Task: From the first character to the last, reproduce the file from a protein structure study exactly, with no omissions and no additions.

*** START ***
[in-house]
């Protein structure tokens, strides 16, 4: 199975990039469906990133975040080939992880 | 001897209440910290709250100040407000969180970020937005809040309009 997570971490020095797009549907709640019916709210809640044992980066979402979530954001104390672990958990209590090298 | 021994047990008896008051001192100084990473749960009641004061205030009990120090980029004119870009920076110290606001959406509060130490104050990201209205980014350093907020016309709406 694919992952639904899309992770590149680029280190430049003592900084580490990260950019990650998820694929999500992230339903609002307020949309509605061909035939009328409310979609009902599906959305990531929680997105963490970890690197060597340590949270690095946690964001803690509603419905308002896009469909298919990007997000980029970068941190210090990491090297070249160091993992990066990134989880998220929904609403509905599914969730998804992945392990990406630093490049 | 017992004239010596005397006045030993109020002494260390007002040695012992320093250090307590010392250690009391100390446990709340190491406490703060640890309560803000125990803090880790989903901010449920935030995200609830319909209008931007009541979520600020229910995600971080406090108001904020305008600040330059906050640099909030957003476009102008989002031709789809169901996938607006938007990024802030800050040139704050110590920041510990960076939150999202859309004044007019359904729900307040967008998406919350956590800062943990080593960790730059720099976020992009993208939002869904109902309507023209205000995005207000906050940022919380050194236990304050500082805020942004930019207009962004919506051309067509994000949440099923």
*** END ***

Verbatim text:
[in-house]
């Protein structure tokens, strides 16, 4: 199975990039469906990133975040080939992880 | 001897209440910290709250100040407000969180970020937005809040309009 997570971490020095797009549907709640019916709210809640044992980066979402979530954001104390672990958990209590090298 | 021994047990008896008051001192100084990473749960009641004061205030009990120090980029004119870009920076110290606001959406509060130490104050990201209205980014350093907020016309709406 694919992952639904899309992770590149680029280190430049003592900084580490990260950019990650998820694929999500992230339903609002307020949309509605061909035939009328409310979609009902599906959305990531929680997105963490970890690197060597340590949270690095946690964001803690509603419905308002896009469909298919990007997000980029970068941190210090990491090297070249160091993992990066990134989880998220929904609403509905599914969730998804992945392990990406630093490049 | 017992004239010596005397006045030993109020002494260390007002040695012992320093250090307590010392250690009391100390446990709340190491406490703060640890309560803000125990803090880790989903901010449920935030995200609830319909209008931007009541979520600020229910995600971080406090108001904020305008600040330059906050640099909030957003476009102008989002031709789809169901996938607006938007990024802030800050040139704050110590920041510990960076939150999202859309004044007019359904729900307040967008998406919350956590800062943990080593960790730059720099976020992009993208939002869904109902309507023209205000995005207000906050940022919380050194236990304050500082805020942004930019207009962004919506051309067509994000949440099923």